An Indian utility vehicle maker has signed a memorandum of understanding to acquire a majority stake in South Korea's Ssangyong Motor. A Chinese takeover of the bankrupt vehicle maker in 2004 ended in failure. But Mahindra and Mahindra is confident its bid will succeed.
Troubled South Korean automaker Ssangyong says Mahindra and Mahindra now has the exclusive right to negotiate to take it over. No financial details have been announced but market analysts expect that a controlling share of Ssangyong will cost Mahindra more than $400 million.
The Indian company's vice chairman, Anand Mahindra, says it will not need help from banks or private equity investors for the deal. "We are more than capable of funding this acquisition entirely out of our own resources," he said.
Mahindra said Monday in Seoul that his company has $500 million in cash reserves and a low debt-to-equity ratio, among other assets, to fund the deal.
Ssangyong filed for court protection from creditors 18 months ago. Before that, its former parent, Shanghai Automotive Industry Corporation, decided not to put more money into the company. The Chinese company lost control of Ssangyong during the bankruptcy process.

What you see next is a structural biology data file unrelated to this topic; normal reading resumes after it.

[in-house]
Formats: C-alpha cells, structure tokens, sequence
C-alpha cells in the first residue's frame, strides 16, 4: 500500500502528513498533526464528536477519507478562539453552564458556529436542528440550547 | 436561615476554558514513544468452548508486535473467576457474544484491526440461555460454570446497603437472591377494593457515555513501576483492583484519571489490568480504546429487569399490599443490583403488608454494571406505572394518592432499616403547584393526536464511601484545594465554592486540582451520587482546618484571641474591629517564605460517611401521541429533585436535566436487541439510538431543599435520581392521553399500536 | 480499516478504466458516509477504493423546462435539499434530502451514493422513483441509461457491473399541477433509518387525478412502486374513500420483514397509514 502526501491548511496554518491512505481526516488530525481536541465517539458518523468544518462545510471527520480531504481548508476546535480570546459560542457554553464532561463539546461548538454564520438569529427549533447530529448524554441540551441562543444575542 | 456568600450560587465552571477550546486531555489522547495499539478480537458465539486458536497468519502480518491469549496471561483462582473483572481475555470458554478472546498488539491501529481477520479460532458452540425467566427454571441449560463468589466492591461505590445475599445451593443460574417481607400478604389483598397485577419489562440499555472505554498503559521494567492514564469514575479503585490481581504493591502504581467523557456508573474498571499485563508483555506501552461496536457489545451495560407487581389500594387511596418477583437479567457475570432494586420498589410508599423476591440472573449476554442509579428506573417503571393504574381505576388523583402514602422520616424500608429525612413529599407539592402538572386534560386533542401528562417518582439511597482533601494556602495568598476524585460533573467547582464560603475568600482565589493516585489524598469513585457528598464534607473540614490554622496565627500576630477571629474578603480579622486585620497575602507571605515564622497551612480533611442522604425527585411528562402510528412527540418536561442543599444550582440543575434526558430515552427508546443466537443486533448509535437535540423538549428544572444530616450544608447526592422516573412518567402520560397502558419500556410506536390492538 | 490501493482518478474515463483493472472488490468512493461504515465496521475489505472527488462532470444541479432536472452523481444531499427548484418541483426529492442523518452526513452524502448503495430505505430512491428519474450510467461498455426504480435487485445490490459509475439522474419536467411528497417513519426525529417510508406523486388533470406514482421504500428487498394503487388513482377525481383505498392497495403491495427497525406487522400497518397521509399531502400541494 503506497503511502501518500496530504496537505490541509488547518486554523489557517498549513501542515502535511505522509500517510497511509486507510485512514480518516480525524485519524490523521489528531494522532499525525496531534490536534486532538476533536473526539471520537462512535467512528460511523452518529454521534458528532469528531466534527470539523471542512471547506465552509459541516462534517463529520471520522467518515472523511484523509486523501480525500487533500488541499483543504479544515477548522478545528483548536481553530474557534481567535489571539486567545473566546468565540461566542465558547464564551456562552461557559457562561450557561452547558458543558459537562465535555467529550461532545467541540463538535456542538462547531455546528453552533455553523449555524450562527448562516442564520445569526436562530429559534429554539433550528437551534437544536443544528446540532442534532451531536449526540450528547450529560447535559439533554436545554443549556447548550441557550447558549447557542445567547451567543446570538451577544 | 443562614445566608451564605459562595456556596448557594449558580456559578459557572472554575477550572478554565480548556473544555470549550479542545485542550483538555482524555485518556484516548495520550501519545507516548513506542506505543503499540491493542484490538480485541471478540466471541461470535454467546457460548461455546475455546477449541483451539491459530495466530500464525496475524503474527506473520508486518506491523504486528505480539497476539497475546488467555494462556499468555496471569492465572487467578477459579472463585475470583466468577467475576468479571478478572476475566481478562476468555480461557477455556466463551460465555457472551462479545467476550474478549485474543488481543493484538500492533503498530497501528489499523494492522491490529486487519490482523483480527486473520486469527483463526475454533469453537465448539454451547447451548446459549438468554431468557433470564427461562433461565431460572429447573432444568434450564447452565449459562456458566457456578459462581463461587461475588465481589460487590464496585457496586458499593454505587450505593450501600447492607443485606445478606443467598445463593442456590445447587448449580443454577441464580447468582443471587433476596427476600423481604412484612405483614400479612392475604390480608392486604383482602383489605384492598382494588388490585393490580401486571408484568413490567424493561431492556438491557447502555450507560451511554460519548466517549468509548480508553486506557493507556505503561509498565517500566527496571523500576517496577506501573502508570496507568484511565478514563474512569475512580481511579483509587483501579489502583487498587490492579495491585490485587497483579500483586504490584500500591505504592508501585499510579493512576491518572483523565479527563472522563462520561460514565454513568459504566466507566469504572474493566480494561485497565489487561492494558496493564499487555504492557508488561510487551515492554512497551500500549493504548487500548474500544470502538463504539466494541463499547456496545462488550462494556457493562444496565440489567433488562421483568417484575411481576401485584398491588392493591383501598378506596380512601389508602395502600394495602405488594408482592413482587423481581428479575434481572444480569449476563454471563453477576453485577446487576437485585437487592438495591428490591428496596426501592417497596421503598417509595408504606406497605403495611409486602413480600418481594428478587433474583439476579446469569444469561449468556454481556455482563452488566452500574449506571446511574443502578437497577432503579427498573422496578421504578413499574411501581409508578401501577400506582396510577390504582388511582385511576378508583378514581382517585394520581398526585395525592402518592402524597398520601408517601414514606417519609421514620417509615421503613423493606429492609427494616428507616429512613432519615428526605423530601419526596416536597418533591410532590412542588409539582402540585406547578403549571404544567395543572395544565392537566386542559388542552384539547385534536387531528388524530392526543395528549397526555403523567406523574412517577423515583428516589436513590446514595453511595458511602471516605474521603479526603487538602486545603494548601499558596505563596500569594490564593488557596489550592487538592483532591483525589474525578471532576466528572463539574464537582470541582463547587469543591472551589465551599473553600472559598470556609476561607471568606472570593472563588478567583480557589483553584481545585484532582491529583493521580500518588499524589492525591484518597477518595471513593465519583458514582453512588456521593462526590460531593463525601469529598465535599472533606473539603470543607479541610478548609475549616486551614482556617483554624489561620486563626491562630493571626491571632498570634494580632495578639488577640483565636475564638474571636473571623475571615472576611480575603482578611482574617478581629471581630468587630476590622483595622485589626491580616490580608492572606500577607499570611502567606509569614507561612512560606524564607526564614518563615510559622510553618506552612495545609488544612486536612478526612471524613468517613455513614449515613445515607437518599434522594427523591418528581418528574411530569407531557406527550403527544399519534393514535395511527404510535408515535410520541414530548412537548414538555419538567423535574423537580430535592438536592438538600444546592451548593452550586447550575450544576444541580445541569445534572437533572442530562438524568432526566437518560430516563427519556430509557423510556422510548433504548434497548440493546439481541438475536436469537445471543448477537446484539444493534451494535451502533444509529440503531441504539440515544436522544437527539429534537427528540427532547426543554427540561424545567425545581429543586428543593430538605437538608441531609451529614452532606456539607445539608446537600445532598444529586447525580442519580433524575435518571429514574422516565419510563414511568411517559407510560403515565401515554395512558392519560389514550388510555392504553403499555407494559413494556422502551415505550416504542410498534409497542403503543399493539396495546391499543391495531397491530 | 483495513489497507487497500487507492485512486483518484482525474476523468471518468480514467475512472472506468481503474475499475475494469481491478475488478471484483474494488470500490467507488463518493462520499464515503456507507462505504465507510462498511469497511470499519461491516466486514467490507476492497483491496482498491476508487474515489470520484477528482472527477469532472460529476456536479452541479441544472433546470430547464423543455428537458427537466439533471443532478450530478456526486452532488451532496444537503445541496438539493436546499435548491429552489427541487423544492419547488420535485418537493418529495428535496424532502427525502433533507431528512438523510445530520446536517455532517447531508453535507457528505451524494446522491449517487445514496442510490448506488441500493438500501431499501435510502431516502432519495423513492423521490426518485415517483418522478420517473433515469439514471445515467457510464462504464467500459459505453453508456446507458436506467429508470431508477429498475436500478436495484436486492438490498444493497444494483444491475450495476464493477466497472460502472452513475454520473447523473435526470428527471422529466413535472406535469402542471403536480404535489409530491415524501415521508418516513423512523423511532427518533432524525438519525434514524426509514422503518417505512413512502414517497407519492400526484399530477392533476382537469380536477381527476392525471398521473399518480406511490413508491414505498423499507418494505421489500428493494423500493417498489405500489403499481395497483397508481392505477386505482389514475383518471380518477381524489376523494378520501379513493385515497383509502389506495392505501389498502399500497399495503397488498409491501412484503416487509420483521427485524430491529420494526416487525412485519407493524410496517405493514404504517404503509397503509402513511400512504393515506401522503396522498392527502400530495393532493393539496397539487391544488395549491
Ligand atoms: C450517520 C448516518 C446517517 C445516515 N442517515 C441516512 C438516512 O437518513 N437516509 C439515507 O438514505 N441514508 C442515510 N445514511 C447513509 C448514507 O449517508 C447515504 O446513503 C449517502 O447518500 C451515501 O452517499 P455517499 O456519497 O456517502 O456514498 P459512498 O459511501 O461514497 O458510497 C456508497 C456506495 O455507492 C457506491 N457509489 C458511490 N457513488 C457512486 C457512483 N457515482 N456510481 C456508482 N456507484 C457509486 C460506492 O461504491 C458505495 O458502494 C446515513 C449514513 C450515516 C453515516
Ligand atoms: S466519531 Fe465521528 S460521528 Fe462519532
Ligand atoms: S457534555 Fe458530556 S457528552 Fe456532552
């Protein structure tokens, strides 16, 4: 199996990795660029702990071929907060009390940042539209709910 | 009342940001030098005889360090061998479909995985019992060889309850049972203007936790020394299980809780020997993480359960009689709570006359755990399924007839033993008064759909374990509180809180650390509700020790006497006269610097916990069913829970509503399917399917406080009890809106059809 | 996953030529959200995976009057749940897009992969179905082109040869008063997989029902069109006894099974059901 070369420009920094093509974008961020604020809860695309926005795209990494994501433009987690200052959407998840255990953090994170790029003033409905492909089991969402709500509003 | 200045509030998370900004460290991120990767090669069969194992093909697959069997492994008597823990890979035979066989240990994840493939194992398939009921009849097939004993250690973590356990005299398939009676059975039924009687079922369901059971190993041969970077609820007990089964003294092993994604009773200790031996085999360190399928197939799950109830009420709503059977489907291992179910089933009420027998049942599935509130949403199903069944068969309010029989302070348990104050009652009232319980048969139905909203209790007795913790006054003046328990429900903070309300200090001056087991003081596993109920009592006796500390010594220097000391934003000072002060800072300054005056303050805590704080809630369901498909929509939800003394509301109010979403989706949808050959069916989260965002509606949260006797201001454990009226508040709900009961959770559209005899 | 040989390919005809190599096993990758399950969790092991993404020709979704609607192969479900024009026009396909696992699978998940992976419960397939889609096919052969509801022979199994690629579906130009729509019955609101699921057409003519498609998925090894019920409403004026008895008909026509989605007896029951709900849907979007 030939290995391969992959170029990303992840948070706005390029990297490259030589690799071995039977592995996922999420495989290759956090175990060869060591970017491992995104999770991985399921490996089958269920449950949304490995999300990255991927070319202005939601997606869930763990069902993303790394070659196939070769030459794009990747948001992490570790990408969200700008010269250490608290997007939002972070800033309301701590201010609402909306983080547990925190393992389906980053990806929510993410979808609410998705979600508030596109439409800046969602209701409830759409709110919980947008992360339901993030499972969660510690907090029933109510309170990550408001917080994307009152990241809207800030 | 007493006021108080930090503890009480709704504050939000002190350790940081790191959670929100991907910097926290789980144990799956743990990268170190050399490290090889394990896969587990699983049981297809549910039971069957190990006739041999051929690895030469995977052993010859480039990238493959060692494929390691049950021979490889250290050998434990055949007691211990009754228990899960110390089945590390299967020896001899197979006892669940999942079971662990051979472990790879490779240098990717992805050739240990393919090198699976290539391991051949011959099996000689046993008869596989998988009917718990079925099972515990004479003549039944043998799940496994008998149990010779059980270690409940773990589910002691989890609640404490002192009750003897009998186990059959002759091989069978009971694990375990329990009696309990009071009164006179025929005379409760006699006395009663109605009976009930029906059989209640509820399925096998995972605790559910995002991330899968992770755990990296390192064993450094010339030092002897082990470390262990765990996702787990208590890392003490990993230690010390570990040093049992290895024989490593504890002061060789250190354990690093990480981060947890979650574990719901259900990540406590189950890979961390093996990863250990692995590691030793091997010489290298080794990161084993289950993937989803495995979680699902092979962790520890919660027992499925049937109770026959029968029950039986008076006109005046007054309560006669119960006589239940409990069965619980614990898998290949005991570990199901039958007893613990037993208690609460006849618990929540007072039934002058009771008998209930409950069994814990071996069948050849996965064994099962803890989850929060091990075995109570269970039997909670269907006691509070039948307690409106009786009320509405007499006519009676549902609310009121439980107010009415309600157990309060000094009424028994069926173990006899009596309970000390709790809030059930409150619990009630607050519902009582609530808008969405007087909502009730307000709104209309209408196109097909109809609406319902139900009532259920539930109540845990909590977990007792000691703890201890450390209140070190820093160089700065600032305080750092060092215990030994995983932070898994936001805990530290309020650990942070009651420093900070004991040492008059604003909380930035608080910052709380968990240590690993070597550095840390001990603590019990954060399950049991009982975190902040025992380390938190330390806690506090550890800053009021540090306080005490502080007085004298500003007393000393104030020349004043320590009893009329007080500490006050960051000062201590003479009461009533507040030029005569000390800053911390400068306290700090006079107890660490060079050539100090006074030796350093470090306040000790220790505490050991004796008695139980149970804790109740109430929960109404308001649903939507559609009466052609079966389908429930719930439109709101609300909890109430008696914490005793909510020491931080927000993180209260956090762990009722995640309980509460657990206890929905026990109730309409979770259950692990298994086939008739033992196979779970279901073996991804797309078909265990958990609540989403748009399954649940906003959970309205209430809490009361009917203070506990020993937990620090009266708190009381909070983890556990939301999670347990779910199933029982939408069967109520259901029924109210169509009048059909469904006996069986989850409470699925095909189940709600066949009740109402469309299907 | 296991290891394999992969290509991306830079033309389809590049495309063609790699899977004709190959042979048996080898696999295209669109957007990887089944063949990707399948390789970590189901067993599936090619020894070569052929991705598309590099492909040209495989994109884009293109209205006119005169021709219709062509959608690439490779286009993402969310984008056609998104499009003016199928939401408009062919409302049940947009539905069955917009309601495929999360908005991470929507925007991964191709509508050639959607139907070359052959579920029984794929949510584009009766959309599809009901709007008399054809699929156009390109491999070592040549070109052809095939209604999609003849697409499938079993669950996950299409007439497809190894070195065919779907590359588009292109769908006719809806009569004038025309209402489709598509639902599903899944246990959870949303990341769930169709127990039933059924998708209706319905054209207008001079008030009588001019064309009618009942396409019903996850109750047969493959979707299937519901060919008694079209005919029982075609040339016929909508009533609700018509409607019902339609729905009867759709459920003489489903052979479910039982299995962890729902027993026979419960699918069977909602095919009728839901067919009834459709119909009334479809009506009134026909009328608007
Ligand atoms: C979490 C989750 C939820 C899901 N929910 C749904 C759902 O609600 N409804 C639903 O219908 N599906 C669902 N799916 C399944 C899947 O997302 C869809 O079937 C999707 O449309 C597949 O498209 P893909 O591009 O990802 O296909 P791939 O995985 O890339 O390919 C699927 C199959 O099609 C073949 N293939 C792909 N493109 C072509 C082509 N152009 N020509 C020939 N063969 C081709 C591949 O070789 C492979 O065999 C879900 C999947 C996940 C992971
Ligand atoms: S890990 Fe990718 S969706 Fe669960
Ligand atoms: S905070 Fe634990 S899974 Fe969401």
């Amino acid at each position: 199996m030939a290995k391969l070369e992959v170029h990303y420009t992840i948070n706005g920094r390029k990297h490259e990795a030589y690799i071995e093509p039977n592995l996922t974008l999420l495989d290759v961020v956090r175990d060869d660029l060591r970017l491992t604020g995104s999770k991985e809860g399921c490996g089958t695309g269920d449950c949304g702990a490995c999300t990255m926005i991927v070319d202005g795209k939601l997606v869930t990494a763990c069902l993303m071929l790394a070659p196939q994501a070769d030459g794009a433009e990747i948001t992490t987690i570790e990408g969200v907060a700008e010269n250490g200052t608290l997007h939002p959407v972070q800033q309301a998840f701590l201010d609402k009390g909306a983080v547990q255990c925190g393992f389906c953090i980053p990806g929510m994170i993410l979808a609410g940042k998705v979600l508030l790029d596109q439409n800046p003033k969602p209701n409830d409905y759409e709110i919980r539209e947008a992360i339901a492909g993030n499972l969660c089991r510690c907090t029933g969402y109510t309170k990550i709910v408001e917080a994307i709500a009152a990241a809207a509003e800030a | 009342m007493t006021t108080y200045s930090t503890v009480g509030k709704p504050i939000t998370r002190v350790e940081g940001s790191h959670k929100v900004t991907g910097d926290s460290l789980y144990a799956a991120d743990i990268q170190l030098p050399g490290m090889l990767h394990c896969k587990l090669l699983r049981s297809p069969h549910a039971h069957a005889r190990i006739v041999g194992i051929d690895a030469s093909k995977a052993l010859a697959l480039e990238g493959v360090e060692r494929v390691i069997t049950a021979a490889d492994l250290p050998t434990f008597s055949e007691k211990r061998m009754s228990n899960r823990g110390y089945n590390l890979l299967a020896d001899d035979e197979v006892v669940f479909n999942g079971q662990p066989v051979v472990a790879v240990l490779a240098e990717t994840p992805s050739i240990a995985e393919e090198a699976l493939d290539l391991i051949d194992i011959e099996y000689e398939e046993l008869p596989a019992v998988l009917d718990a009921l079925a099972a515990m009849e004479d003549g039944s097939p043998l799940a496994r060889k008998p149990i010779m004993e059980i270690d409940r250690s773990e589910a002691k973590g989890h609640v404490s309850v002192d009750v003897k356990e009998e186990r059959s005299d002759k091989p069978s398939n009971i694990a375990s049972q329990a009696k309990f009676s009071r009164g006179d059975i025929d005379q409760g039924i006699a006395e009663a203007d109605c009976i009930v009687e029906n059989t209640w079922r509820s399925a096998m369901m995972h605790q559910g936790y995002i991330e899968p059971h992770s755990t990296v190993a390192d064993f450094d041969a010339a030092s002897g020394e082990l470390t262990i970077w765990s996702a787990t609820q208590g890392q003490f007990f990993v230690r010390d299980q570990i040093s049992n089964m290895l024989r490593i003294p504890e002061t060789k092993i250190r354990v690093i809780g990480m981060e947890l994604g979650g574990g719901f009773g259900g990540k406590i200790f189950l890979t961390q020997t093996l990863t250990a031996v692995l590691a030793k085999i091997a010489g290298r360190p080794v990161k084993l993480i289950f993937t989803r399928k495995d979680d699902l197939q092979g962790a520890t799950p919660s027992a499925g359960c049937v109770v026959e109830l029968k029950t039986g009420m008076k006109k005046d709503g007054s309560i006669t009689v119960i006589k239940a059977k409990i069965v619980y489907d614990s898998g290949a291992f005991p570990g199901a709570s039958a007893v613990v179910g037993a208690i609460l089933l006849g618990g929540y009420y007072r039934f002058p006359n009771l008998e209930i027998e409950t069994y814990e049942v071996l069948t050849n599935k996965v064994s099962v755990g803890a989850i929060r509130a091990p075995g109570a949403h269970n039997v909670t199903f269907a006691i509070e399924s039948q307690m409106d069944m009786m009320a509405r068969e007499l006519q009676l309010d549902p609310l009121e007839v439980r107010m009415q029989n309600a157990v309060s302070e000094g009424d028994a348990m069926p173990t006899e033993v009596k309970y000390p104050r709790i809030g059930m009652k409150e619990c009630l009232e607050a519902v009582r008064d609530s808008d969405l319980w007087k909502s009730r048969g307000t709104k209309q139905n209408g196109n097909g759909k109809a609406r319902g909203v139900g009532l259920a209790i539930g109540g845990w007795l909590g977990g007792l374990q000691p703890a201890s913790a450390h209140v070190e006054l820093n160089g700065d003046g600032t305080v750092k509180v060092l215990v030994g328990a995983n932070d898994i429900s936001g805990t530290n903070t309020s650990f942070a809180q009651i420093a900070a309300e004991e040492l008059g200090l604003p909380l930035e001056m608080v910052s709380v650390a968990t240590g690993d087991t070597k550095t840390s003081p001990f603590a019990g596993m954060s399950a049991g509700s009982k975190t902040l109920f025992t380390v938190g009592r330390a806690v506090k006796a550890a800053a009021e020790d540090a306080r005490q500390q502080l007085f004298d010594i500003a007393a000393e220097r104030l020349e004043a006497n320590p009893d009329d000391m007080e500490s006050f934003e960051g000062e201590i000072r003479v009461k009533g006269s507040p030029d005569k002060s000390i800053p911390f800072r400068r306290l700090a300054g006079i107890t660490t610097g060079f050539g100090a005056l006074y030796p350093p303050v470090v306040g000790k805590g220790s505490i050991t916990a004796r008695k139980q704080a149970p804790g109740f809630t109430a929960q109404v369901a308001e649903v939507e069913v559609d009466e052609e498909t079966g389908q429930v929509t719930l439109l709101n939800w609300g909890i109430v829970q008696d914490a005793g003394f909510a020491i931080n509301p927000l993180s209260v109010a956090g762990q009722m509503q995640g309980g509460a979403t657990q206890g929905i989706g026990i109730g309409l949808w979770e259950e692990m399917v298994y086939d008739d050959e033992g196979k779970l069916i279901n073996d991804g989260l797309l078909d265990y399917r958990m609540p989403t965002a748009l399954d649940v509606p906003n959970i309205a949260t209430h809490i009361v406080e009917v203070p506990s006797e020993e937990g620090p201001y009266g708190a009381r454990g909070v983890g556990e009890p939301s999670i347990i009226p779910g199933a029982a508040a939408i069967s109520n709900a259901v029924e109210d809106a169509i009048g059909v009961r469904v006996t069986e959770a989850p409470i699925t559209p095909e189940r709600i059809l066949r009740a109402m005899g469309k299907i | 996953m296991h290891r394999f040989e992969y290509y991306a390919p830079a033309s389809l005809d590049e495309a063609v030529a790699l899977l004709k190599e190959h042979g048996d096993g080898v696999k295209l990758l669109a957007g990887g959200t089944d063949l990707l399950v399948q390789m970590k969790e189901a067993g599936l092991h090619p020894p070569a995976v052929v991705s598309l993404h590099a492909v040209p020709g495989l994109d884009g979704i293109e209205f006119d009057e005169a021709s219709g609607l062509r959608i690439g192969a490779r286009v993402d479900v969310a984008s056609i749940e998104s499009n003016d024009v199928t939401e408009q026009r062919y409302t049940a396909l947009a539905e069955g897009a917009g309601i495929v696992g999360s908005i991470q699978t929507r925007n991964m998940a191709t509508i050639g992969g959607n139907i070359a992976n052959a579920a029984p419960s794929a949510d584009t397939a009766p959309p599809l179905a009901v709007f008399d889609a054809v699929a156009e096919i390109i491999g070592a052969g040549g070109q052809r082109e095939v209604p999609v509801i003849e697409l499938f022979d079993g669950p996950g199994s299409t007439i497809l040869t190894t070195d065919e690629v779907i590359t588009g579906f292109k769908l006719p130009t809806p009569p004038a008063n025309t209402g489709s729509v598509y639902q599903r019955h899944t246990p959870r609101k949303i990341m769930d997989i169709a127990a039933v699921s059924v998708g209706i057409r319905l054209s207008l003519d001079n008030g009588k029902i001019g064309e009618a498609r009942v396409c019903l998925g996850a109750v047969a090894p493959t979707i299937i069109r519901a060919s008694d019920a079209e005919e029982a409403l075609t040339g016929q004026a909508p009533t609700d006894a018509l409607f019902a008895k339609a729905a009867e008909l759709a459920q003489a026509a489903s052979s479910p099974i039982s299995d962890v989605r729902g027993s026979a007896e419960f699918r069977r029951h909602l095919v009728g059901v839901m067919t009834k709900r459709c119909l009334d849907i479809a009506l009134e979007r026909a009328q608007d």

The South Korean automaker since then has faced declining sales and a violent strike over job cuts.
Anand Mahindra says the past will not affect the purchase. "We're optimistic, despite perceptions of the kind that you spoke about. We believe that we have an ideal marriage here," he said.
Mahindra executives stopped short of promising to hire back fired employees. But they pledge new hiring for research and development. They also intend to leave the company in the hands of local management, saying Korean executives can best run the company.
Shanghai Automotive was portrayed here as exploitative and culturally insensitive. The Chinese company faces a lawsuit for alleged mismanagement, including stealing technology from Ssangyong.
Mahindra manufactures a range of vehicles from two-wheel scooters to large trucks. It is the world's largest maker of tractors.
Ssangyong is South Korea's smallest carmaker, focusing on low-priced suburban utility vehicles.
If the deal is completed it will be the second time an Indian company has entered the automotive manufacturing market here. Tata Motors purchased Daewoo Commercial Vehicle in 2004.
Mahindra executives say they would like to begin selling Ssangyong's off-road vehicles in India within 18 months.